1. God counts every person and knows the deeds of their hearts, hands, and the path of our legs step by step. When there is a collective sin like the building of the golden calf (a statue of one of Egypt’s main goddesses, Hathor), each individual is important and is counted and is going to be either blessed or punished for the sin that each committed.
  2. The Torah doesn’t always follow in the chronological order of the events. The Torah is set as a stage for the education and correction and administration of the children of God in all generations of God’s children. The word Torah doesn’t mean law in the Hebrew language like in the translations to Greek, and all the other languages, of the Christian Bible. The word Torah means “instruction, teaching, training”. This is the reason why the inspired word of God tells us about the census, the counting of the children of Israel by individuals and not by tribes or clubs of people.
  3. Chapter 30 starts with a message of hope, not of condemnation, but with the anticipation of the sin of the golden calf, and the punishment and at the same time with the promise of God that He will dwell in the middle of the camp of Israel even after the sin of the golden calf.

I would describe what is happening here in chapter 30-31 as God gesturing to the children of Israel by putting His two fingers in front of His eyes, and turning them toward the children of Israel saying, “be careful I am watching you!”

The second dramatic event in our reading of this week’s Torah portion is the conversation and the response between the Lord and Moses. The sin of building the golden calf by Aaron and the children of Israel was such a big sin that angered the Lord God of Israel so much that He says to Moses:

“Then the Lord said to Moses, ‘Depart and go up from here, you and the people whom you have brought out of the land of Egypt, to the land of which I swore to Abraham, Isaac, and Jacob, saying, “To your descendants I will give it.” And I will send My Angel before you, and I will drive out the Canaanite and the Amorite and the Hittite and the Perizzite and the Hivite and the Jebusite. Go up to a land flowing with milk and honey; for I will not go up in your midst, lest I consume you on the way, for you are a stiff-necked people.’” – Exodus 33:1-3 [NKJV]

In simple English – God says to Moses, “Look, these are your people. They don’t want to be My people. You take care of them and bring them to the land of promise. I am tired of these people. I have other things that I would like to do now, they don’t really appreciate me and they wanted an Egyptian goddess to lead them into the land that I have promised Abraham and his seed as an everlasting inheritance. OK. I will keep My promise to this stiff-necked people, but I will send my messenger (angel) to lead them. I have better things to do!”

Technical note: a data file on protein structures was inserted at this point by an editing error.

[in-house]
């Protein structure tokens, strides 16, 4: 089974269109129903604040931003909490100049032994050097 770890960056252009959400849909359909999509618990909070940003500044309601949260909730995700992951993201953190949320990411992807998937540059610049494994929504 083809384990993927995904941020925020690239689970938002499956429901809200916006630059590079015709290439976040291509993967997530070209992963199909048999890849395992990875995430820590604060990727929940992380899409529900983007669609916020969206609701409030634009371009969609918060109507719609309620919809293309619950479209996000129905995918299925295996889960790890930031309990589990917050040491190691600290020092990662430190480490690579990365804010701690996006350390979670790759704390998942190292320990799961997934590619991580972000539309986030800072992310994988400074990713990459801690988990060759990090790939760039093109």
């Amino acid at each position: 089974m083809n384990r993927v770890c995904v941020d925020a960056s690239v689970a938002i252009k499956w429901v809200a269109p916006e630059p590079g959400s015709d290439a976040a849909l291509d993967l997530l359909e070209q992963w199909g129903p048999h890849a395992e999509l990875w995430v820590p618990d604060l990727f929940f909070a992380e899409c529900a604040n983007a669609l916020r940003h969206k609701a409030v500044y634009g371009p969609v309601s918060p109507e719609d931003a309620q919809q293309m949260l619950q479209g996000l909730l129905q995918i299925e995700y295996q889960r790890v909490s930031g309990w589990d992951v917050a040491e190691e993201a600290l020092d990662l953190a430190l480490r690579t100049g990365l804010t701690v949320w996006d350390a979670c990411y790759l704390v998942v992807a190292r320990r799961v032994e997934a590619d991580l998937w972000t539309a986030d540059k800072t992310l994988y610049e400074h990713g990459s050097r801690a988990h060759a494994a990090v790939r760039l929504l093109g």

Moses responds to the Almighty God with these words:

“Then Moses said to the Lord, ‘See, You say to me, “Bring up this people.” But You have not let me know whom You will send with me. Yet You have said, “I know you by name, and you have also found grace in My sight.” Now therefore, I pray, if I have found grace in Your sight, show me now Your way, that I may know You and that I may find grace in Your sight. And consider that this nation is Your people.’” – Exodus 33:12,13 [NKJV]

The bottom line of what Moses says to God in this argument is: “And Consider that this nation is Your people.” In other words, Moses says to God, “No Sir! These are not my people, they are Your people and You better take care of them Yourself.”

This is the beginning first act of this great drama in the 40 years of wandering in the Sinai Desert, the entrance to the land of Canaan and the settlement of the children of Israel according to the word of God.

Moses and God compromise and Moses received one of these unusual answers by God as an accommodation specially for Him. God says to Moses I will reveal to you My true character and nature. I will give you a personal and special show of My nature.

Here is one of the most fascinating conversations between a man and God! Moses argues with God and says:

Moses:

“Now therefore, I pray, if I have found grace in Your sight, show me now Your way, that I may know You and that I may find grace in Your sight. And consider that this nation is Your people.”

God:

“And He said, ‘My Presence will go with you, and I will give you rest.’”

Moses:

“If Your Presence does not go with us, do not bring us up from here. For how then will it be known that Your people and I have found grace in Your sight, except You go with us? So we shall be separate, Your people and I, from all the people who are upon the face of the earth.”